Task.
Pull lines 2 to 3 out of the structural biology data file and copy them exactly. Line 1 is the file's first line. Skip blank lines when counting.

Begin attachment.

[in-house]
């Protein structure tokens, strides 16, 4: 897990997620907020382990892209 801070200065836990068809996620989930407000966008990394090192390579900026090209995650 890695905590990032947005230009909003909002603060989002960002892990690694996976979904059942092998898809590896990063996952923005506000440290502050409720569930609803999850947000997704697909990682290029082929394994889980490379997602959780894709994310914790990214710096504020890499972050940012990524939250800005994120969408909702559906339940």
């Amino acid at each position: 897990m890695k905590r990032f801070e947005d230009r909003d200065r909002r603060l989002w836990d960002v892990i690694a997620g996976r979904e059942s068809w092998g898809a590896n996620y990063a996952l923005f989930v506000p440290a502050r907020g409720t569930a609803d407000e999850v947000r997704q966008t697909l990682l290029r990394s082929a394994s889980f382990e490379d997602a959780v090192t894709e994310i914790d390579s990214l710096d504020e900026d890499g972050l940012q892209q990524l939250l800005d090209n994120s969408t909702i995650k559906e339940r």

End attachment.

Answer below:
């Protein structure tokens, strides 16, 4: 897990997620907020382990892209 801070200065836990068809996620989930407000966008990394090192390579900026090209995650 890695905590990032947005230009909003909002603060989002960002892990690694996976979904059942092998898809590896990063996952923005506000440290502050409720569930609803999850947000997704697909990682290029082929394994889980490379997602959780894709994310914790990214710096504020890499972050940012990524939250800005994120969408909702559906339940």
């Amino acid at each position: 897990m890695k905590r990032f801070e947005d230009r909003d200065r909002r603060l989002w836990d960002v892990i690694a997620g996976r979904e059942s068809w092998g898809a590896n996620y990063a996952l923005f989930v506000p440290a502050r907020g409720t569930a609803d407000e999850v947000r997704q966008t697909l990682l290029r990394s082929a394994s889980f382990e490379d997602a959780v090192t894709e994310i914790d390579s990214l710096d504020e900026d890499g972050l940012q892209q990524l939250l800005d090209n994120s969408t909702i995650k559906e339940r």